Birds of Special Interest
What Makes a Bird Special?
Any number of factors may make a bird “special.” The uniqueness of any bird may be in the eye of the beholder or perhaps be based on status and distribution within a local region. Birds may be deserving of special status for the following reasons.
1. Texas rarity as outlined by the Texas Bird records Committee (TBRC)
2. Regional rarity for specific ecological zones (see NC Texas Rarities on this website for information this region's rarities)
3. Highly sought after species for reasons of localized distribution, irregular movements, or subjective reasons of uniqueness
Texas Rarity as Outlined by the TBRC
The Texas Birds Records Committee is an organizational body that was created in 1972 for the sole purpose of maintaining a checklist of Texas birds. The list was intended to be updated every 5 years to reflect new information gained within intervals. It is now updated as needed. The TBRC is a sub‐group of the Texas Ornithological Society (TOS). This organization maintains the historical database of Texas birds as it relates to status and distribution. The entire Texas state checklist is outlined in publication form (“Handbook of Texas Birds”) and on their website at http://www.texasbirdrecordscommittee.org where updates usually occur quarterly. The list includes the Texas Review Species List – a list of birds that would be considered rare within the state borders.
Texas is a unique state bordering Mexico and oceanic waters to the south, as well as prairie and Rocky Mountain habitats to the north and west. It crosses several transitional habitats from pine forest to desert and from grassland prairie to South Texas chaparral. It has one of the largest lists of birds for any state. As of February, 2020, the Texas Ornithological Society checklist stood at 652 accepted species of birds observed in Texas.
The TBRC maintains a Texas Review Species list. This list includes birds that have occurred four or fewer times per‐year anywhere in Texas over a 10‐year period. The Texas Review Species List includes rarities like Harlequin Duck, Snowy Owl, Varied Thrush, and more than 140 other species to date. These are birds that would be considered special to nearly all Texas birders.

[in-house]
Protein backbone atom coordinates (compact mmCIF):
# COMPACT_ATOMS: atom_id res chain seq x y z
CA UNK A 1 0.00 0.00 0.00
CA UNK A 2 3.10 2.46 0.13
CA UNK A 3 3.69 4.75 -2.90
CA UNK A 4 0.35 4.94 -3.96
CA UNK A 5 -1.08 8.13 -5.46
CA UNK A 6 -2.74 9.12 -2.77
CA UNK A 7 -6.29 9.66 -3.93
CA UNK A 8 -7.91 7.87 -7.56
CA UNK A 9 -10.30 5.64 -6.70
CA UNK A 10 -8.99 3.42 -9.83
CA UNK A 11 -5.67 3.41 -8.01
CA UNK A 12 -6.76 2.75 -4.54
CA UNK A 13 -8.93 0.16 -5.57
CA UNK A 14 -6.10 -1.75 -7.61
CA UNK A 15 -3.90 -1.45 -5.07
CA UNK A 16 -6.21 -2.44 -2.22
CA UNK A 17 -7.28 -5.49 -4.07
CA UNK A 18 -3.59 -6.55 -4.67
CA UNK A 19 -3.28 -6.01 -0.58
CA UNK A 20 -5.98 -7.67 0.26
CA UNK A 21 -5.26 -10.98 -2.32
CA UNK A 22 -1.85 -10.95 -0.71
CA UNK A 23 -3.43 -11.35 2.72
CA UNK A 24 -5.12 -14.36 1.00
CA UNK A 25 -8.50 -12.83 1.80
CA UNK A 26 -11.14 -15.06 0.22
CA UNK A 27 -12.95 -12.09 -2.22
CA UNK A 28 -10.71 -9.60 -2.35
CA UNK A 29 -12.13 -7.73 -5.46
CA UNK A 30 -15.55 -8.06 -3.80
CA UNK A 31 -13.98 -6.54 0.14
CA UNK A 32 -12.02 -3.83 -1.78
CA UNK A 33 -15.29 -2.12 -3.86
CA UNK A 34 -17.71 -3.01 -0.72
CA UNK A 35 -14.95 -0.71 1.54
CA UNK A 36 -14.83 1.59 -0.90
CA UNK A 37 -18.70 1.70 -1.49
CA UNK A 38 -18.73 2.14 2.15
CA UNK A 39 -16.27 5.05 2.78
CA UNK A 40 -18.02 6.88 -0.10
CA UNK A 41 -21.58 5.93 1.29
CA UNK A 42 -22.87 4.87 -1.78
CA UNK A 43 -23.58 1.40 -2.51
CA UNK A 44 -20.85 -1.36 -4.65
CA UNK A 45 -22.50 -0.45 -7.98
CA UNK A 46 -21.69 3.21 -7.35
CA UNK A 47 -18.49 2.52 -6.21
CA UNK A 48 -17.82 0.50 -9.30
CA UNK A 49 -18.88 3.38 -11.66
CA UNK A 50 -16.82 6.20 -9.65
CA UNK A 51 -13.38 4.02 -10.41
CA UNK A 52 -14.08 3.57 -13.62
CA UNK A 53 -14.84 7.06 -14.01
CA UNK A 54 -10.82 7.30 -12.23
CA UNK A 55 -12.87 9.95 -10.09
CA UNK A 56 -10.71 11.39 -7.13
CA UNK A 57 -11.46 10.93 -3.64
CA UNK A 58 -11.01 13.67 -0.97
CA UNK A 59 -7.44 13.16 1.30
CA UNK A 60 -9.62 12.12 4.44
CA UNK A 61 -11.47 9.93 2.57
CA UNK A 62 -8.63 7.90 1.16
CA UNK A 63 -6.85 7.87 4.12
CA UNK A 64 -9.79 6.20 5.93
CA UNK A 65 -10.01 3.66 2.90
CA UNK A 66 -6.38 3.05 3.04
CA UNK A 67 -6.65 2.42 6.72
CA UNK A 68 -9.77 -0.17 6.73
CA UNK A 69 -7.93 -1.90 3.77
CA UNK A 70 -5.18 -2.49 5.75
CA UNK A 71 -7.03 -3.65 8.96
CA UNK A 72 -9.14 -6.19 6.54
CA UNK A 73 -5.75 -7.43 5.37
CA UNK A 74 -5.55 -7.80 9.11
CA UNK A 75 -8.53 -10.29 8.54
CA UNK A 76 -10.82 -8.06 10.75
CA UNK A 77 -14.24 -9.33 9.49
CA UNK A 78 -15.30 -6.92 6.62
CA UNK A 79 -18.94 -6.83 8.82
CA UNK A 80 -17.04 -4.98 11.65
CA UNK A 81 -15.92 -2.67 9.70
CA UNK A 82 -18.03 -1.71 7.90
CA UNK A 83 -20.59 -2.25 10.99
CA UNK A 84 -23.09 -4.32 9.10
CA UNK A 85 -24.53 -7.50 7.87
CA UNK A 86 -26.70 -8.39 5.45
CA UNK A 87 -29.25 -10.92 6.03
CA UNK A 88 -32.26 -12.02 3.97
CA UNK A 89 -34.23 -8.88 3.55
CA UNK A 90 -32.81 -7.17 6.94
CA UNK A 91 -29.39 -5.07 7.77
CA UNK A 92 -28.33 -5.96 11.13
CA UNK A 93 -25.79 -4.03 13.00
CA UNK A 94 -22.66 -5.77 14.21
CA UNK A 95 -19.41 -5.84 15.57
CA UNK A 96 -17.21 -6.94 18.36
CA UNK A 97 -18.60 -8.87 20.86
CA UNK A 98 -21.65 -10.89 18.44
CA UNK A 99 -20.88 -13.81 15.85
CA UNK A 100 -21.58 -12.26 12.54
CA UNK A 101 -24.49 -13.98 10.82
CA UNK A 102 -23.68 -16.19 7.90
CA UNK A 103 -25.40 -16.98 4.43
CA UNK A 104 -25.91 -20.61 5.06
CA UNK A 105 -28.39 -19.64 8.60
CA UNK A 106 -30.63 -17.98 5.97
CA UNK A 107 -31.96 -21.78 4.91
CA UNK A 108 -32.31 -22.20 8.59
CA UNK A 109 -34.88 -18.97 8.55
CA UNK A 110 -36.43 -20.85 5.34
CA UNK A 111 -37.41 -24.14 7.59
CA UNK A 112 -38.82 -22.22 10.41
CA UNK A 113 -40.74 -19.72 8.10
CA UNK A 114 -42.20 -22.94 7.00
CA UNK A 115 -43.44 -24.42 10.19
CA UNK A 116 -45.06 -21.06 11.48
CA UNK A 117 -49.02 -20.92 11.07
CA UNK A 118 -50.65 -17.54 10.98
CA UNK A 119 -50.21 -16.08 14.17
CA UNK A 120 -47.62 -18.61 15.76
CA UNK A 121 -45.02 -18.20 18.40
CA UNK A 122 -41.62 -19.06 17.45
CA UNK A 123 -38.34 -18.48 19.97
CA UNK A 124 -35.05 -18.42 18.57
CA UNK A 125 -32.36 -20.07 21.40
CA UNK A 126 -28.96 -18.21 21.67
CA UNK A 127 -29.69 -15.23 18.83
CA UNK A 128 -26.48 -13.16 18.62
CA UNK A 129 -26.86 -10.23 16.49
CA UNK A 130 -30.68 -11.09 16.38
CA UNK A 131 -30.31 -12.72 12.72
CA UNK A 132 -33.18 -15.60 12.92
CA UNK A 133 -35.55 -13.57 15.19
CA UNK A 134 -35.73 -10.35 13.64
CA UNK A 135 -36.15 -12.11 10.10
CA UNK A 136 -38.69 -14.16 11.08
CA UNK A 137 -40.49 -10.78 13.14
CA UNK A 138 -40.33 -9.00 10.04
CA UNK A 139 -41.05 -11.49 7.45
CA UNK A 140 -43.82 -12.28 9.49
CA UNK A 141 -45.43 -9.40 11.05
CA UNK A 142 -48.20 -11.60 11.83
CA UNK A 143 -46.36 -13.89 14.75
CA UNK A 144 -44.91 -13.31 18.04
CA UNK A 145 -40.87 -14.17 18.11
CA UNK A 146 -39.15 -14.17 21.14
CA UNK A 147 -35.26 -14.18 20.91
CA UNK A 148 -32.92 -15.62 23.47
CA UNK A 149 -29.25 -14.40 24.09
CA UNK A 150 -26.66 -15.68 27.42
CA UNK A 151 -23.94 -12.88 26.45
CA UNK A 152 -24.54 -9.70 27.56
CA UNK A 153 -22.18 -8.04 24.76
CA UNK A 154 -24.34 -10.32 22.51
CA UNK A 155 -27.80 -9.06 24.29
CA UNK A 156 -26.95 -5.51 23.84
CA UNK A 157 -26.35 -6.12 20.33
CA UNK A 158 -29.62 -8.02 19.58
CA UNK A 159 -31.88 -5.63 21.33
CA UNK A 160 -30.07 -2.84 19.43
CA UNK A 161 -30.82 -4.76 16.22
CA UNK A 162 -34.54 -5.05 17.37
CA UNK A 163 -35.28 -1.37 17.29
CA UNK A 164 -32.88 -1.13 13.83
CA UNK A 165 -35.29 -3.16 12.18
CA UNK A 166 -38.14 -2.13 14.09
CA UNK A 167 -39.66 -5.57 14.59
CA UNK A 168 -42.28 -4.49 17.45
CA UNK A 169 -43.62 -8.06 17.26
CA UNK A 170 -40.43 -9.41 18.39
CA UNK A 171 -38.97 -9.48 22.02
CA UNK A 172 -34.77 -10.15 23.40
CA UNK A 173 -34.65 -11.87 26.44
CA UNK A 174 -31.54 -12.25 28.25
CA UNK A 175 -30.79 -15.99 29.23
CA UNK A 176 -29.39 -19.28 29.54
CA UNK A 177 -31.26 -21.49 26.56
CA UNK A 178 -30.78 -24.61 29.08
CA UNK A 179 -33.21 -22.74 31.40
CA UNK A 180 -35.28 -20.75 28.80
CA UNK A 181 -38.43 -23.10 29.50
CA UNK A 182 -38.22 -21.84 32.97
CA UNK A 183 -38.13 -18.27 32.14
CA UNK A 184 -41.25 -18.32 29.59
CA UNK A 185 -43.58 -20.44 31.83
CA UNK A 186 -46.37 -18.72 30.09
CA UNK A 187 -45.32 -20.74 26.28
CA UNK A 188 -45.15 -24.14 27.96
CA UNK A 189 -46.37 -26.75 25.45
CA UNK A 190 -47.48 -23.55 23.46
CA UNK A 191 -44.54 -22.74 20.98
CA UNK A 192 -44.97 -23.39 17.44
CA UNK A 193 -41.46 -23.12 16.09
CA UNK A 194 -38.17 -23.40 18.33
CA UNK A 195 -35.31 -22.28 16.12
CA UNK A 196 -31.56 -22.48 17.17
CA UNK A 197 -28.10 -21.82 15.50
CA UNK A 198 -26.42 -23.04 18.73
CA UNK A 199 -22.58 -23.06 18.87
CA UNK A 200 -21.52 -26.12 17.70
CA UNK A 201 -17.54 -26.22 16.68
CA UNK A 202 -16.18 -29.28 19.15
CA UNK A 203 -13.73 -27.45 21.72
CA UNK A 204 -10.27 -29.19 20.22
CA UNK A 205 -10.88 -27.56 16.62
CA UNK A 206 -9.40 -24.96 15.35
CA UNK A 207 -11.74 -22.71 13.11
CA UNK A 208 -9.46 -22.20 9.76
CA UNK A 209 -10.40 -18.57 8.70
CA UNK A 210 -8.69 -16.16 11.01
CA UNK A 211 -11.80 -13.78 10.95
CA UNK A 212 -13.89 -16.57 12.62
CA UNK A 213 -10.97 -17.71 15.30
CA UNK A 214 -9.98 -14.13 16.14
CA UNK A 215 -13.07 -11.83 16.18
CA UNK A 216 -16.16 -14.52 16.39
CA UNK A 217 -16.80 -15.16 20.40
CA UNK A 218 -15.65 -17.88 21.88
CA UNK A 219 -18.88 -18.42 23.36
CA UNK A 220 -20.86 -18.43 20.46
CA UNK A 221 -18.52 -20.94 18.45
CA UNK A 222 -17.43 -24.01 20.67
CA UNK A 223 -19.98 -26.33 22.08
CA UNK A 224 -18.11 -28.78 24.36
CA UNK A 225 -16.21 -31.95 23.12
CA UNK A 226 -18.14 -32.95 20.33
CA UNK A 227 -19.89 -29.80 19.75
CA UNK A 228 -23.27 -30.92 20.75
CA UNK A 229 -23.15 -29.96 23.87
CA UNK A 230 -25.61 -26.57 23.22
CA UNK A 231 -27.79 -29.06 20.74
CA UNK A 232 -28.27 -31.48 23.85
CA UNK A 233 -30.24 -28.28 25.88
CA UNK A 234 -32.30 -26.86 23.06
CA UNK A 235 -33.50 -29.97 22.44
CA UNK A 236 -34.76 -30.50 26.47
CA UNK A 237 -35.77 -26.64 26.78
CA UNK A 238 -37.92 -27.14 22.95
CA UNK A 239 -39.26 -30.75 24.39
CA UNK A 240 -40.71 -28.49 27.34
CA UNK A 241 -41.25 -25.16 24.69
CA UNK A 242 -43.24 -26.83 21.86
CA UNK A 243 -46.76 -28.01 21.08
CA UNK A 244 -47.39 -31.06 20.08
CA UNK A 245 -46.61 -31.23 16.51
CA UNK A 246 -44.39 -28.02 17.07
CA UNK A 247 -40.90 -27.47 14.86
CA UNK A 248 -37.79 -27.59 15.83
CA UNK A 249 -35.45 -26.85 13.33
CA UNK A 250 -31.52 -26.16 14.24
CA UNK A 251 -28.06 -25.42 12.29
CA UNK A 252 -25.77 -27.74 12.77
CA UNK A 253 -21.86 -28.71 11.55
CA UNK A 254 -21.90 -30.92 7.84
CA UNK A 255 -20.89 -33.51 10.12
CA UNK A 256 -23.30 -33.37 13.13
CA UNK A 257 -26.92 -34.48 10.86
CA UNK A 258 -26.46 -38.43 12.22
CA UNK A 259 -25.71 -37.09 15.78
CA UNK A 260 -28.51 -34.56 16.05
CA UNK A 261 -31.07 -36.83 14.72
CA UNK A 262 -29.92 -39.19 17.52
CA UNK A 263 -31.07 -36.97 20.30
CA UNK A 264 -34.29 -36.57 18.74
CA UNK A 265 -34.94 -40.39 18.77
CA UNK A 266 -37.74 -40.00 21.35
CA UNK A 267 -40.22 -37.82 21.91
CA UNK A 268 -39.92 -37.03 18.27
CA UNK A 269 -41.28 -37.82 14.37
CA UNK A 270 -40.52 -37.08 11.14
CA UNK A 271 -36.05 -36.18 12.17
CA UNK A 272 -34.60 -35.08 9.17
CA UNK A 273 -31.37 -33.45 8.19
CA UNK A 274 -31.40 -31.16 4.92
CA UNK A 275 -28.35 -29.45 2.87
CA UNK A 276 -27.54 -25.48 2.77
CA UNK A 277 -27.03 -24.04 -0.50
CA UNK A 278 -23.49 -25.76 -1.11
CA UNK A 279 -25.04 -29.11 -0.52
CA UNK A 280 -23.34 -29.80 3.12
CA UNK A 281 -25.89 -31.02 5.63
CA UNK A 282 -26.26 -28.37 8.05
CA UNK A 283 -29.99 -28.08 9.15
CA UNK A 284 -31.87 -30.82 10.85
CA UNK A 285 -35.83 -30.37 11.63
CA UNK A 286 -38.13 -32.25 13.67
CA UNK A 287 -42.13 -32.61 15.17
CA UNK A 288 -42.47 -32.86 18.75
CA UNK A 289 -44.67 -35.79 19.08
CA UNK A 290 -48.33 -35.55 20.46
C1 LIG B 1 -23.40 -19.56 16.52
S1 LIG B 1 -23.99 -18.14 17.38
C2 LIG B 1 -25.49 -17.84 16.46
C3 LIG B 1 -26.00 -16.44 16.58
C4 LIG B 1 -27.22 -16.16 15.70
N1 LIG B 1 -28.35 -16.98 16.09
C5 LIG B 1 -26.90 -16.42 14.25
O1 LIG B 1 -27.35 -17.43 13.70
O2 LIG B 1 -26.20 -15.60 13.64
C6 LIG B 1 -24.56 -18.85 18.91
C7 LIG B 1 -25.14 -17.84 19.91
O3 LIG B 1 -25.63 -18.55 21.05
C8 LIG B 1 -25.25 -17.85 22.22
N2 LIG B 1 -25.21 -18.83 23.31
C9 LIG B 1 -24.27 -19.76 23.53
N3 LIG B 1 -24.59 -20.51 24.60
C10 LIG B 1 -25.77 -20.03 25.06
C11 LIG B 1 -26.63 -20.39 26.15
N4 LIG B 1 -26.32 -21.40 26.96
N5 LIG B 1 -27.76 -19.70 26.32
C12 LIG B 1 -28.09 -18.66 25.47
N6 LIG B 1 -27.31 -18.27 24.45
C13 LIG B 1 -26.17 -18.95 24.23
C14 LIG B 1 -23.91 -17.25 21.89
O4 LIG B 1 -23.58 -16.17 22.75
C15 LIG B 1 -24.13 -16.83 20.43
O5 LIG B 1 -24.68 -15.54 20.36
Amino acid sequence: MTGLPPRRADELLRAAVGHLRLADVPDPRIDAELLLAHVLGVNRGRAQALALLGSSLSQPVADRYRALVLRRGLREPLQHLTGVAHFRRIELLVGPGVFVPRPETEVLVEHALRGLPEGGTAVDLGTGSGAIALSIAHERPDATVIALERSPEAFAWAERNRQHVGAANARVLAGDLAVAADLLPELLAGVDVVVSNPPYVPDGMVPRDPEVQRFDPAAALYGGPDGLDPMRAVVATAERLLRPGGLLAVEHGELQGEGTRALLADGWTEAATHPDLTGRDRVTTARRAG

Birds included in the Texas Review Species List are required to have a written report form submitted to the TBRC.
Regional Rarity by Specific Ecological Zone
A regional rarity would be a species rarely found in a particular region of Texas. Geographic regions can be divided in many ways. They are frequently broken up by counties for reasons of reporting purposes. For example, the Texas Ornithological Society has divided Texas into eight regional areas, each with a regional director who reports bird sightings from their specific region. Not surprisingly, these eight regions are very similar to eight ecological zones outlined by Texas Parks and Wildlife in their eco-regions map.
Examples of a regional bird rarity might include an observation of Tree Sparrow for North‐central Texas, or a Cape May Warbler sighting from the Trans‐Pecos region. Knowing what area of Texas in which a bird species is most likely to be found is critical to one’s understanding of Texas avifauna.
Highly Sought after Species
(for reasons of localized distribution, irregular movement, or subjective reasons of beauty and uniqueness)
A list of highly sought after species outside the Texas Review Species List could include the following examples for North‐central Texas:
1. Birds of localized distribution in North‐central Texas – These would be birds that generally show up in North‐central Texas year‐after‐year, but are relegated to low numbers in the area. These would include birds like Glossy Ibis, Least Bittern, Bobolink, etc. It also includes birds that may occur regularly in North‐central Texas, but are sought after by birders from out-of-state where they may not occur. This would include birds like Harris’s Sparrow or Smith's Longspur.
2. Birds with irregular patterns of movement – These would be birds not seen every year, but ones that occasionally stray into North‐central Texas for environmental reasons. These would include birds like Common Ground‐Dove, Long‐eared Owl, and Henslow's Sparrow.
3. Birds that are sought after for beauty or uniqueness– These might include birds like Peregrine Falcon, Scissor‐tailed Flycatcher, and Painted Bunting.
Every region of Texas will have its own list of sought‐after species.